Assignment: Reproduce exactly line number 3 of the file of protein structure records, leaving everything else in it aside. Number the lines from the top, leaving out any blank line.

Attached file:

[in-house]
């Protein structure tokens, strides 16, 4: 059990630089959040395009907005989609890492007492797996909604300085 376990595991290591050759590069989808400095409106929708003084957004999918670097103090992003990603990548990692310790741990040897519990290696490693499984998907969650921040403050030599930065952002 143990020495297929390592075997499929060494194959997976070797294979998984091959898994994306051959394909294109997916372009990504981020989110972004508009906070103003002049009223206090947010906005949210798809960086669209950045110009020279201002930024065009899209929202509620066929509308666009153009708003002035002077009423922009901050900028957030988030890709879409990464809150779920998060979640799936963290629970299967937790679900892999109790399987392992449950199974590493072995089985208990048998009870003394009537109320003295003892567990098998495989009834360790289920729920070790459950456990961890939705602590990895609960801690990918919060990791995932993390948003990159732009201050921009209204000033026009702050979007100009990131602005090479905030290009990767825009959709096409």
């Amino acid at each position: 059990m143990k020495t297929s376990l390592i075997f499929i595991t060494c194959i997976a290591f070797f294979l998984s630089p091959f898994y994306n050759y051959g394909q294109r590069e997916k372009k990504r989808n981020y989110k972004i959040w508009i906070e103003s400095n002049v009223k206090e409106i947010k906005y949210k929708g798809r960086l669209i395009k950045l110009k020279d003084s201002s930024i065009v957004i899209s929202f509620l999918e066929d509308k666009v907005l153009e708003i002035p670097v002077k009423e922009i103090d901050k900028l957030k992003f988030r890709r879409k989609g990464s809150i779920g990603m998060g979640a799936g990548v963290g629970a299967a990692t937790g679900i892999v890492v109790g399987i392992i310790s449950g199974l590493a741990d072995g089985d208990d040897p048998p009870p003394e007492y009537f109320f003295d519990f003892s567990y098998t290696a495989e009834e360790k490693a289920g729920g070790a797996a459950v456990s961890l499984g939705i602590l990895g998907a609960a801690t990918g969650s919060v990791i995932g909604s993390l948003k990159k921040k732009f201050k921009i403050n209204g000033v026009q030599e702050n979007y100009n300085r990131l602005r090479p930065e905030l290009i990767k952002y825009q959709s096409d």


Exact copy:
């Amino acid at each position: 059990m143990k020495t297929s376990l390592i075997f499929i595991t060494c194959i997976a290591f070797f294979l998984s630089p091959f898994y994306n050759y051959g394909q294109r590069e997916k372009k990504r989808n981020y989110k972004i959040w508009i906070e103003s400095n002049v009223k206090e409106i947010k906005y949210k929708g798809r960086l669209i395009k950045l110009k020279d003084s201002s930024i065009v957004i899209s929202f509620l999918e066929d509308k666009v907005l153009e708003i002035p670097v002077k009423e922009i103090d901050k900028l957030k992003f988030r890709r879409k989609g990464s809150i779920g990603m998060g979640a799936g990548v963290g629970a299967a990692t937790g679900i892999v890492v109790g399987i392992i310790s449950g199974l590493a741990d072995g089985d208990d040897p048998p009870p003394e007492y009537f109320f003295d519990f003892s567990y098998t290696a495989e009834e360790k490693a289920g729920g070790a797996a459950v456990s961890l499984g939705i602590l990895g998907a609960a801690t990918g969650s919060v990791i995932g909604s993390l948003k990159k921040k732009f201050k921009i403050n209204g000033v026009q030599e702050n979007y100009n300085r990131l602005r090479p930065e905030l290009i990767k952002y825009q959709s096409d």